With variable potencies atrial-, brain-type and c-type natriuretic peptides (NP)s, best documented for ANP and its analogues, promote sodium and water excretion, renal blood flow, lipolysis, lower blood pressure, and suppress renin and aldosterone secretion through interaction predominantly with cGMP-coupled NPR-A receptor. Infusion of especially ANP and its analogues up to 50 ng/kg/min in patients with high risk of acute kidney injury (cardiac vascular bypass surgery, intraabdominal surgery, direct kidney surgery) protects kidney function (GFR, plasma flow, medullary flow, albuminuria, renal replacement therapy, tissue injury) at short term and also long term and likely additively with the diuretic furosemide. This documents a pharmacologic potential for the pathway. Neprilysin (NEP, neutral endopeptidase) degrades NPs, in particular ANP, and angiotensin II. The drug LCZ696, a mixture of the neprilysin inhibitor sacubitril and the ANGII-AT1 receptor blocker valsartan, was FDA approved in 2015 and marketed as Entresto®. In preclinical studies of kidney injury, LCZ696 and NPs lowered plasma creatinine, countered hypoxia and oxidative stress, suppressed proinflammatory cytokines, and inhibited fibrosis. Few randomized clinical studies exist and were designed with primary cardiac outcomes. The studies showed that LCZ696/entresto stabilized and improved glomerular filtration rate in patients with chronic kidney disease. LCZ696 is safe to use concerning kidney function and stabilizes or increases GFR. In perspective, combined AT1 and neprilysin inhibition is a promising approach for long-term renal protection in addition to AT1 receptor blockers in acute kidney injury and chronic kidney disease.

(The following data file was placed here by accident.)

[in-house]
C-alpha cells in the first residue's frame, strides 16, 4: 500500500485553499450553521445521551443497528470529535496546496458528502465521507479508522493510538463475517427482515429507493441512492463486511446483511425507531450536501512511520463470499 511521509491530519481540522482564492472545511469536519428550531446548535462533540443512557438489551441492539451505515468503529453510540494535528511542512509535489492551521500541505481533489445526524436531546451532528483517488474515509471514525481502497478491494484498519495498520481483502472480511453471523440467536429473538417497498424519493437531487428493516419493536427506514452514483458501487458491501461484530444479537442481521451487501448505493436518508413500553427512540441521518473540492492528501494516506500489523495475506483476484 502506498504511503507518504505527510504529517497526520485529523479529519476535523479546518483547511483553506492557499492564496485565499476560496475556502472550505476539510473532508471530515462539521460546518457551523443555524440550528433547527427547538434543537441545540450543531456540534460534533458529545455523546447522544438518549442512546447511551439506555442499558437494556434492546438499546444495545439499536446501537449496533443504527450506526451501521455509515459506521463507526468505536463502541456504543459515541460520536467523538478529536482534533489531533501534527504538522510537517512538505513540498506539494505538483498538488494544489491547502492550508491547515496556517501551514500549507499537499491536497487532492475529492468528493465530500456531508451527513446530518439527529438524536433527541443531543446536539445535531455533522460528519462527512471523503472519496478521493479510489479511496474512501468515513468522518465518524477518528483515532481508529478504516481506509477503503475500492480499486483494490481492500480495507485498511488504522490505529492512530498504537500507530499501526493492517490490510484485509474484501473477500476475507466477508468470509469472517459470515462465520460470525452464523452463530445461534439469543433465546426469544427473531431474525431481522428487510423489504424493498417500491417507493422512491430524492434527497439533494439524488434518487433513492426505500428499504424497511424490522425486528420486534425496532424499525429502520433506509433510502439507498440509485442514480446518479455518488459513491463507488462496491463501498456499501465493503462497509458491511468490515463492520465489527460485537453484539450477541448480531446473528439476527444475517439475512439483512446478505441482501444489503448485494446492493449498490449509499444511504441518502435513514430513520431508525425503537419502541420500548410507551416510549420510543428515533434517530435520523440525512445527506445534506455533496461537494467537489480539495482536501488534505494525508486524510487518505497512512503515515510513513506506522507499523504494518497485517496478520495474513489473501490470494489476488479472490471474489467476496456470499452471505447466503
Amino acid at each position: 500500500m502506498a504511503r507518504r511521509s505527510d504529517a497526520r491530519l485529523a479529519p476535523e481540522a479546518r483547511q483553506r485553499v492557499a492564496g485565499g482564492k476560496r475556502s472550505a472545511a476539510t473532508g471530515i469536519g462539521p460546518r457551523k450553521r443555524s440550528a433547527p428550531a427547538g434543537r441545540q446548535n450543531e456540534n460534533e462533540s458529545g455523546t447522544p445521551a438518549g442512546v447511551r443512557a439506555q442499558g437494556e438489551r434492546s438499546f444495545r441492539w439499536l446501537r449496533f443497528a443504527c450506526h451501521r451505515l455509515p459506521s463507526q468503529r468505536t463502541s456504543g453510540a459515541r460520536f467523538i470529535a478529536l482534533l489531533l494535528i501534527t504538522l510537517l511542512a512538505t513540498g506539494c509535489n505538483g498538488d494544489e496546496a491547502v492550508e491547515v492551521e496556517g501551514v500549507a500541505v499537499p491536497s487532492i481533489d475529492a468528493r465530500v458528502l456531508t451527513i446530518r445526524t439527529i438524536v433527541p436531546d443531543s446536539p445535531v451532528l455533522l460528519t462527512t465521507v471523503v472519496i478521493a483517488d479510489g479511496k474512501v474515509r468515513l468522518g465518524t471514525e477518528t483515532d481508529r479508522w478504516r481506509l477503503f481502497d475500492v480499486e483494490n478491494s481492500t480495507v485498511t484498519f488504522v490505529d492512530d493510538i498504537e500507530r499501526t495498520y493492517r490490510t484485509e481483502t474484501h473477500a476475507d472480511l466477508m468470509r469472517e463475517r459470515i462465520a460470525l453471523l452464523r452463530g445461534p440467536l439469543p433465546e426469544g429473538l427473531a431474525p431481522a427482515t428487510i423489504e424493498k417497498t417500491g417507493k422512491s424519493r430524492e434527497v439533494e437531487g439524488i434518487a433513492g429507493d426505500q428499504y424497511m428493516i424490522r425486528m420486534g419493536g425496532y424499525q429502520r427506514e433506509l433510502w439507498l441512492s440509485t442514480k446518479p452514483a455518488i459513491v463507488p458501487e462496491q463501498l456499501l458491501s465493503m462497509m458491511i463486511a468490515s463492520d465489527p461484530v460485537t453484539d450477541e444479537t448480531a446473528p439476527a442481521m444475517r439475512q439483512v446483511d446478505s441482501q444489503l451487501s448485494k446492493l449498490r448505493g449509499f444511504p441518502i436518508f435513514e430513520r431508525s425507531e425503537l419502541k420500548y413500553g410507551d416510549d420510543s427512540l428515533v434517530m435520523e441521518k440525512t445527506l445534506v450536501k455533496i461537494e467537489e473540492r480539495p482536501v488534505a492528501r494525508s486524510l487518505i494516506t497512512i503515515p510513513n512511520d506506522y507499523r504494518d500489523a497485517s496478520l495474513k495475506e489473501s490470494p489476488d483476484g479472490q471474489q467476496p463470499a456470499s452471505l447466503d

|Journal||Pflugers Archiv European Journal of Physiology|
|Number of pages||16|
|Publication status||Published - Apr 2021|
Bibliographical notePublisher Copyright:
© 2021, The Author(s), under exclusive licence to Springer-Verlag GmbH Germany, part of Springer Nature.
- Acute kidney injury
- Chronic kidney disease
- Partial nephrectomy